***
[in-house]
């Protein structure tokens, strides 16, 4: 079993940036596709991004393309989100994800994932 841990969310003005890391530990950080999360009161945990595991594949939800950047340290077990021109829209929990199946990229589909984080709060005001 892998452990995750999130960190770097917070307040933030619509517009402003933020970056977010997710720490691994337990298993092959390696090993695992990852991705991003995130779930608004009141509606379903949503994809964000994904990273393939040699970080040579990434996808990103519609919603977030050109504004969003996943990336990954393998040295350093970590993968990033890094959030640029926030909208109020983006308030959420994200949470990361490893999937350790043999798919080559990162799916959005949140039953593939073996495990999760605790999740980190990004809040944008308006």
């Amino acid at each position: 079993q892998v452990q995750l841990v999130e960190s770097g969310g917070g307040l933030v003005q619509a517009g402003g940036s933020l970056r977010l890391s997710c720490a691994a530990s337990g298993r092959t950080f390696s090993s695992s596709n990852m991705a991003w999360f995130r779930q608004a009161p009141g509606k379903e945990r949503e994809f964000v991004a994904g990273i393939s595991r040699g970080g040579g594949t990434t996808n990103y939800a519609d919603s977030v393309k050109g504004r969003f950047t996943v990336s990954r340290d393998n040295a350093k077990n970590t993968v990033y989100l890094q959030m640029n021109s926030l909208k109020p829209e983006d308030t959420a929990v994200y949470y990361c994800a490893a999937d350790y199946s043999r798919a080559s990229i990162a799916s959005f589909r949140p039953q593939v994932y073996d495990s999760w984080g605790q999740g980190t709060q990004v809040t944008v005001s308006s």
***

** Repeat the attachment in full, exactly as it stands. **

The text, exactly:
[in-house]
């Protein structure tokens, strides 16, 4: 079993940036596709991004393309989100994800994932 841990969310003005890391530990950080999360009161945990595991594949939800950047340290077990021109829209929990199946990229589909984080709060005001 892998452990995750999130960190770097917070307040933030619509517009402003933020970056977010997710720490691994337990298993092959390696090993695992990852991705991003995130779930608004009141509606379903949503994809964000994904990273393939040699970080040579990434996808990103519609919603977030050109504004969003996943990336990954393998040295350093970590993968990033890094959030640029926030909208109020983006308030959420994200949470990361490893999937350790043999798919080559990162799916959005949140039953593939073996495990999760605790999740980190990004809040944008308006």
């Amino acid at each position: 079993q892998v452990q995750l841990v999130e960190s770097g969310g917070g307040l933030v003005q619509a517009g402003g940036s933020l970056r977010l890391s997710c720490a691994a530990s337990g298993r092959t950080f390696s090993s695992s596709n990852m991705a991003w999360f995130r779930q608004a009161p009141g509606k379903e945990r949503e994809f964000v991004a994904g990273i393939s595991r040699g970080g040579g594949t990434t996808n990103y939800a519609d919603s977030v393309k050109g504004r969003f950047t996943v990336s990954r340290d393998n040295a350093k077990n970590t993968v990033y989100l890094q959030m640029n021109s926030l909208k109020p829209e983006d308030t959420a929990v994200y949470y990361c994800a490893a999937d350790y199946s043999r798919a080559s990229i990162a799916s959005f589909r949140p039953q593939v994932y073996d495990s999760w984080g605790q999740g980190t709060q990004v809040t944008v005001s308006s």